Atlanta shooting outside a massage parlor

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People are begging Instagrammers not to post yellow squares after spa killings

'Posting a yellow square to show your 'support for asians' is both performative and offensive, so please don't do that?'


Samira Sadeque


Published Mar 17, 2021   Updated Mar 18, 2021, 8:19 am CDT

Asian Americans are demanding that social media users refrain from posting a “yellow square” in light of Tuesday’s killing spree that left eight people dead and was allegedly carried out by a white man. 

Robert Aaron Long, 21, was charged with eight counts of murder after allegedly going on a shooting rampage at three different massage parlors in and around Atlanta, Georgia. Six of the eight victims were Asian women.

Many Asian Americans are now expressing their shock and grief on social media. To express solidarity with the community, some began sharing images of a “yellow square.”

88Rising, a mass media company known for representing Asian American hip-hop artists, seemingly attempted to start the yellow square movement.

Early Wednesday morning, 88Rising uploaded a “yellow square” photo and expressed its outrage over the killings. 

“Enough is enough. Heartbroken with the disgusting and senseless violence in Georgia tonight,” read the description next to a plain yellow box. “Violence against the Asian community has to stop. Let’s protect each other and stand against hate.” 

The post was taken down soon after the Daily Dot reached out to 88rising for comment.

By Wednesday afternoon, people were expressing their outrage over the image, which is being called racist and tone-deaf.

Many were quick to point out the inherent racism in associating Asian Americans with the color yellow. “Posting a yellow square to show your ‘support for asians’ is both performative and offensive so please don’t do that?” one user urged.

Attributing the color yellow to Asian Americans has a lot of racist undertones. Not long ago, some of the Western world referred to Asian Americans as “yellow peril,” deeming them “unclean and unfit” for U.S. citizenship. In recent times, there has been backlash against casual racism wherein the term “yellow” is used when talking about Asians.

“Asian people aren’t ‘yellow'” wrote one user on Twitter.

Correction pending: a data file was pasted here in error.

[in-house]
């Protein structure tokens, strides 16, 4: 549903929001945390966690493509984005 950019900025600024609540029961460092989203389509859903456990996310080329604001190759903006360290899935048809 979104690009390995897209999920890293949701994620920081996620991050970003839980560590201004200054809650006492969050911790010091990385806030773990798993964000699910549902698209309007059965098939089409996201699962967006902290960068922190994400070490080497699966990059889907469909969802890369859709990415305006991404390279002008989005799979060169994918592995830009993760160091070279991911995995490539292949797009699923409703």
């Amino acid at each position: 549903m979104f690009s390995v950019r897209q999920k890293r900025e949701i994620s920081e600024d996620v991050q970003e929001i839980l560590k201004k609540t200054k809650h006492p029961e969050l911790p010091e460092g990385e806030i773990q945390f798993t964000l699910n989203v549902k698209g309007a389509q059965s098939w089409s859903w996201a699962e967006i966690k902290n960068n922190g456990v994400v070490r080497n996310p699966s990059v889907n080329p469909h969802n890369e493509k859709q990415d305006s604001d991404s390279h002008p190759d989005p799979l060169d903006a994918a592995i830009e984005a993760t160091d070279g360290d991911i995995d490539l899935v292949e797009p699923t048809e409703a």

Some pointed out that it’s simply tone-deaf to use such a racist reference to show solidarity with a community that is grieving. “Wait…. PLEASE god don’t tell me the yellow square posting is for asian people. Please tell me people aren’t that fucking tone deaf,” one said.

The posting of yellow squares appears to be an attempt to replicate the “black square” movement, which had Instagrammers flooding the platform with black squares during the Black Lives Matter protests of 2020.

Some called it “Blackout Tuesday.” At the time, activists rang alarm bells as soon as the trend took off. They warned users that it was deflecting from the main message about George Floyd’s death, which spurred the BLM protests, and, in some cases, flushed out relevant information and resources regarding protests.

People are now similarly claiming that the posting of yellow squares is performative.

One user pointed out that apart from it being “fucking weird to call Asian ppl yellow,” the square excludes dark-skinned Asian Americans, signifying one of the larger problems regarding the conversation surrounding Asian Americans: It’s viewed as a monolithic group by many. A 2020 report claims that about 20 million Asian Americans can trace their heritage to 19 different Asian countries, a testament to the diverse set of ethnicities under the umbrella term.

Some used the opportunity to share a bit of humor during what is a dark day for America.

Others shared reading lists and resources for people to access.

88Rising did not respond to the Daily Dot’s request for comments on Wednesday afternoon. However, it removed the post by the evening and said in a new post that it “recognize(s) the effects of our actions and apologize.”

It went on to claim that its intention was not to spark a “yellow square movement though we understand how it was misinterpreted.”

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*First Published: Mar 17, 2021, 7:51 pm CDT